When that feeling is just too strong, it’s time to step back and self-reflect about what’s happening inside of us. We need to recognize how difficult parenting can be and recognize it’s a very emotional not intellectual job regardless of all the knowledge we have about child development and child-parent relationships.
Three Tips to Regain Your Perspective
1. Resist allowing your whole day to be defined by moments when things seem to fall apart. Instead take the incident as a time to learn about your child. That’s not being a failure at all.
Some days one of your children is having a rough time. He’s screaming and yelling and even says he hates you. This isn’t something you tell your friends about because it hurts so much and you wonder what could you have done to hear such pain come from your child? You may resent it in the moment, but don’t let it carry through the day.
Instead, take his shouting as a signal to a communication that he’s having trouble articulating that got summed up in that prickly word, hate. Those aren’t all his thoughts. It’s just his emotions overflowing into a storm.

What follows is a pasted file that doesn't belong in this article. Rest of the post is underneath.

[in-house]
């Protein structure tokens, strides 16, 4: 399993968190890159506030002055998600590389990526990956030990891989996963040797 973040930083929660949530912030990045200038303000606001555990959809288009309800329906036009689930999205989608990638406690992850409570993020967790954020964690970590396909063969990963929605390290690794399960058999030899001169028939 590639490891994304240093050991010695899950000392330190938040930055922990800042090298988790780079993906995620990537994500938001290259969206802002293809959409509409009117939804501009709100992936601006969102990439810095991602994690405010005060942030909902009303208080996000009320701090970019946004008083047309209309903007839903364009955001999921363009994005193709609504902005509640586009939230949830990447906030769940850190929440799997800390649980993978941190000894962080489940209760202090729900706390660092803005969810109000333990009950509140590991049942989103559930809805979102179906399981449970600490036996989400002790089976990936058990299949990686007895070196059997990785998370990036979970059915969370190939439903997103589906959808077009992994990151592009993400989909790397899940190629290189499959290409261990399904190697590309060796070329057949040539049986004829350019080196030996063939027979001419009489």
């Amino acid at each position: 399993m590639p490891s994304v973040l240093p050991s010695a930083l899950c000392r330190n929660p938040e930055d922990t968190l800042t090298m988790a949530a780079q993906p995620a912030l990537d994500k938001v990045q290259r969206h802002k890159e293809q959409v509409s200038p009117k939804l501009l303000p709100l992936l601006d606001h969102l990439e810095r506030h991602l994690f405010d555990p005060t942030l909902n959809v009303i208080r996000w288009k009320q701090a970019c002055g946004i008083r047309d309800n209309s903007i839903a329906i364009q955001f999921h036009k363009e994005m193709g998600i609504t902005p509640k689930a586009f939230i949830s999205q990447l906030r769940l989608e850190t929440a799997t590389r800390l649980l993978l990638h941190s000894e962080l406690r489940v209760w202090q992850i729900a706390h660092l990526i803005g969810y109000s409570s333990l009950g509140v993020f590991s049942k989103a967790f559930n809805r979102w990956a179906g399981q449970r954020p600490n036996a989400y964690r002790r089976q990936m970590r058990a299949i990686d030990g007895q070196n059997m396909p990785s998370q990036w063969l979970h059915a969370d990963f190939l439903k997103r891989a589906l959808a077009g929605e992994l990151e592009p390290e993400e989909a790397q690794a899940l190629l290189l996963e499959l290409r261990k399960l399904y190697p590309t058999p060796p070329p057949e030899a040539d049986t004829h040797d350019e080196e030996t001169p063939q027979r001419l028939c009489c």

You can tell him “I see a storm coming and I want to understand it. Let’s settle down together and hear what you have to say now or later. I love you and want to hear all about it.” Then just sit down and wait.
In this way you are being the parent he needs who can tolerate his strong emotion and not let it scare him. You have re-established the hierarchy quietly as the parent and him as the child.
You become the ‘container’ for his pouring out. Then he won’t feel too powerful and alone. If you yell back or storm away yourself, you are showing him, he is something to be feared which he’s not. It’s just words and feelings, not a fire alarm.